keep every k-th value from the list
Since these implementations check for the end of lists,
they may fail in fixpoint computations on infinite lists.
|Use lists as counters
|takeMatch :: [b] -> [a] -> [a]||Source|
|Make a list as long as another one
|splitAtMatch :: [b] -> [a] -> ([a], [a])||Source|
|replicateMatch :: [a] -> b -> [b]||Source|
|Compare the length of two lists over different types.
For finite lists it is equivalent to (compare (length xs) (length ys))
but more efficient.
|=> a||function applied to corresponding elements of the lists
|-> a -> a -> b|
|zip two lists using an arbitrary function, the shorter list is padded
|zipWithOverlap :: (a -> c) -> (b -> c) -> (a -> b -> c) -> [a] -> [b] -> [c]||Source|
|=> a -> b -> c|
|Zip two lists which must be of the same length.
This is checked only lazily, that is unequal lengths are detected only
if the list is evaluated completely.
But it is more strict than zipWithPad undefined f
since the latter one may succeed on unequal length list if f is lazy.
|zipNeighborsWith :: (a -> a -> a) -> [a] -> [a]||Source|
|Lists of lists
[10,11,12,...], --> [10,01],
With concat . shear you can perform a Cantor diagonalization,
that is an enumeration of all elements of the sub-lists
where each element is reachable within a finite number of steps.
It is also useful for polynomial multiplication (convolution).
|shearTranspose :: [[a]] -> [[a]]||Source|
[10,11,12,...], --> [01,10],
It's like shear but the order of elements in the sub list is reversed.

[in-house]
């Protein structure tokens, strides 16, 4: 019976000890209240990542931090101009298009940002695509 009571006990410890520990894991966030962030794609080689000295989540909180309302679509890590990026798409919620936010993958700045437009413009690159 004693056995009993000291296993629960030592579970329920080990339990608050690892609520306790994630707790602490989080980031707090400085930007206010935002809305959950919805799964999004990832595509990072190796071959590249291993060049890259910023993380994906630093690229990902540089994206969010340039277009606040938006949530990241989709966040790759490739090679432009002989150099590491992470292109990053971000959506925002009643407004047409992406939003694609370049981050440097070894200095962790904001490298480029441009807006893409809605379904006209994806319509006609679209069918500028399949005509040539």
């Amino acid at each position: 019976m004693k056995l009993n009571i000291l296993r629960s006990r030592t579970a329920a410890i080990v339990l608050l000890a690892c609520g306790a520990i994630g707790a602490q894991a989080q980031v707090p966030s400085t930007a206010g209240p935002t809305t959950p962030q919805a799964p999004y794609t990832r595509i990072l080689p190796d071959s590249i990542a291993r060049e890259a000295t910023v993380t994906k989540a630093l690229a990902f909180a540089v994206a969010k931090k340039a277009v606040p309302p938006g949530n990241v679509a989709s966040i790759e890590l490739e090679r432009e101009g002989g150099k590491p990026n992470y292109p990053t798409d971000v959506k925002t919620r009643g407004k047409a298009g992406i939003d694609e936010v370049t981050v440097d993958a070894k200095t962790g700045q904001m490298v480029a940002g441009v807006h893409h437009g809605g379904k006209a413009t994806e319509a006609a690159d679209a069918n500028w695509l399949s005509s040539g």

Its implementation seems to be more efficient than that of shear.
If the order does not matter, better choose shearTranspose.
|outerProduct :: (a -> b -> c) -> [a] -> [b] -> [[c]]||Source|
|Operate on each combination of elements of the first and the second list.
In contrast to the list instance of Monad.liftM2
in holds the results in a list of lists.
concat (outerProduct f xs ys) == liftM2 f xs ys
|partitionMaybe :: (a -> Maybe b) -> [a] -> ([b], [a])||Source|
|splitLast :: [a] -> ([a], a)||Source|
|It holds splitLast xs == (init xs, last xs),
but splitLast is more efficient
if the last element is accessed after the initial ones,
because it avoids memoizing list.
|Remove the longest suffix of elements satisfying p.
In contrast to 'reverse . dropWhile p . reverse'
this works for infinite lists, too.
|mapLast :: (a -> a) -> [a] -> [a]||Source|
|Apply a function to the last element of a list.
If the list is empty, nothing changes.
|reduceRepeatedSlow :: (a -> a -> a) -> a -> a -> Integer -> a||Source|
reduceRepeated is an auxiliary function that,
for an associative operation op,
computes the same value as
reduceRepeated op a0 a n = foldr op a0 (genericReplicate n a)
but applies op O(log n) times and works for large n.
|iterateLeaky :: (a -> a -> a) -> a -> [a]||Source|
For an associative operation op this computes
iterateAssoc op a = iterate (op a) a
but it is even faster than map (reduceRepeated op a a) [0..]
since it shares temporary results.
The idea is:
From the list map (reduceRepeated op a a) [0,(2*n)..]
we compute the list map (reduceRepeated op a a) [0,n..],
and iterate that until n==1.
|iterateAssoc :: (a -> a -> a) -> a -> [a]||Source|
|Produced by Haddock version 2.6.0|